• When Maggie is paralyzed, her family visits her in the nursing home, after spending a week at Disneyland and Universal Studios, and only to try to get Maggie to sign over all her money to them. This apparently crosses a line, as Maggie tells them that not only are they not getting one dime, if they or their lawyer ever contact her again she'll sell the house out from under them.
    • Shawrelle Berry runs his mouth off at Maggie and bullies Danger Barch throughout the movie.
  • Karma Houdini: Downplayed: It's not shown that Billie the Blue Bear was disqualified, but the referee was getting annoyed with her constant breaking of the rules, and even threatened to disqualify her once. Billie was probably disqualified immediately once the doctors realized the injuries she had inflicted on Maggie after intentionally punching her between rounds. Plus, since Maggie died as a result of her actions, Billie is likely going to be charged with involuntary manslaughter and sent to jail, which will end her fighting career for good.
  • Kill the Ones You Love: Makes use of Chekhov's Skill as Frankie uses his expert knowledge of adrenaline to Mercy Kill her as she wants.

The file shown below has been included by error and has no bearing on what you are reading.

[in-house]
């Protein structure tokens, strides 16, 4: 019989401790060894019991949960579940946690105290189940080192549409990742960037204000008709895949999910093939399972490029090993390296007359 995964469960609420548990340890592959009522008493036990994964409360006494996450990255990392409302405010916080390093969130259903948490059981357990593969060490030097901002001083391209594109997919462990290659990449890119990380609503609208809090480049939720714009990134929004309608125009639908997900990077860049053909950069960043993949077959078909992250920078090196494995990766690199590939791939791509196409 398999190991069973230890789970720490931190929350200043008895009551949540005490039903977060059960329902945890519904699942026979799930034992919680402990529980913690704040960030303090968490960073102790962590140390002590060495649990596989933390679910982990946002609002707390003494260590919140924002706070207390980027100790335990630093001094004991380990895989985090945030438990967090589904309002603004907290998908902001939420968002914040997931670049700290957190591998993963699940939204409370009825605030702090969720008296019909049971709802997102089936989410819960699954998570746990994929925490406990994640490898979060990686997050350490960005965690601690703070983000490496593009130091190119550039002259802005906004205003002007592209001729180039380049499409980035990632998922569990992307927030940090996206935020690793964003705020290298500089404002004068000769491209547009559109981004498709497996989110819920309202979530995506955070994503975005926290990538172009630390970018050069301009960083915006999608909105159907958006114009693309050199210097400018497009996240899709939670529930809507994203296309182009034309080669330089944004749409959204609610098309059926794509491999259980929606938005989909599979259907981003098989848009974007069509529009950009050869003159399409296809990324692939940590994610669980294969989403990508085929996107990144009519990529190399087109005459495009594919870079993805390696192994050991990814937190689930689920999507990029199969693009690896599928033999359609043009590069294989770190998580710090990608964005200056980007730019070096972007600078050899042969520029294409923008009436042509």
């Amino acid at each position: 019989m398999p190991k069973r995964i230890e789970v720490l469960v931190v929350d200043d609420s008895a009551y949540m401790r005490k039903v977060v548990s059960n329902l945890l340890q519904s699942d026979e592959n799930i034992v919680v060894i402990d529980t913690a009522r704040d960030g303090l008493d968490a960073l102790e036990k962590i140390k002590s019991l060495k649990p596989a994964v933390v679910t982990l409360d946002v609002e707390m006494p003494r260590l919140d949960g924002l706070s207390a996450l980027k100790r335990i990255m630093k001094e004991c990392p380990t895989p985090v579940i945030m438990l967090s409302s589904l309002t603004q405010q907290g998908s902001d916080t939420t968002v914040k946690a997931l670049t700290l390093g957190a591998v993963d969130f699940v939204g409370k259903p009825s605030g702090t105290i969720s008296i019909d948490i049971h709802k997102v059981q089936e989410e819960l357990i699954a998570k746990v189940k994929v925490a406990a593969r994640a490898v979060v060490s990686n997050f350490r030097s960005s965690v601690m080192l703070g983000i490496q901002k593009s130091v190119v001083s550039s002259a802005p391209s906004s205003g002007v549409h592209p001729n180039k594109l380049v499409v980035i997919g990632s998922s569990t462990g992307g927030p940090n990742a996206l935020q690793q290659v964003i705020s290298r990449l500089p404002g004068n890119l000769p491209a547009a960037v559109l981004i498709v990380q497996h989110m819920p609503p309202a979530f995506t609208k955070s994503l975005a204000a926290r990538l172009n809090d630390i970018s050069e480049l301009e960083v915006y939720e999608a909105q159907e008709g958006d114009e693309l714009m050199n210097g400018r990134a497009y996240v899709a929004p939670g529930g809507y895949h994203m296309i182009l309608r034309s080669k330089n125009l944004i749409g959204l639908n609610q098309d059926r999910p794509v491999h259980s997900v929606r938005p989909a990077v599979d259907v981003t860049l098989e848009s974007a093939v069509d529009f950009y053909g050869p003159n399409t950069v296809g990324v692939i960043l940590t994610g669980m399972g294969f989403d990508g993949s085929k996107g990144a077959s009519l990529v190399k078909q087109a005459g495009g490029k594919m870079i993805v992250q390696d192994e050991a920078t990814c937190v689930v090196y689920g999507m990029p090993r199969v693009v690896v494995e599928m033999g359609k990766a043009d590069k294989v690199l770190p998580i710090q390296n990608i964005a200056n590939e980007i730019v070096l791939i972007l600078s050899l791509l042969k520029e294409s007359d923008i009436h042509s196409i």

• Mercy Kill: Maggie tells Frankie a story of her father driving into the woods with their terminally ill dog Axel and returning alone; she noticed a shovel in the bed of his pickup truck and realised he had put Axel down and buried him. At the end of the film, she recalls the story again, conveying to Frankie that she wants him to help her commit suicide; he finally obliges by switching off her respirator and giving her an injection of enough adrenaline to stop her heart.
  • Nice Girl: Maggie’s pleasant and unendingly friendly demeanor is what makes her fate even more heartbreaking.
  • Noodle Incident: Something happened between Frankie and his daughter that put a serious strain on their relationship to the point where Frankie's daughter does not want anything to do with him.
  • Oireland: Invoked. Frankie tries to rediscover his Irish roots by attending Catholic mass without understanding the substance of the religion, learning Gaelic reading William Butler Yeats (who mostly wrote in English), and giving Maggie an Irish boxing gimmick.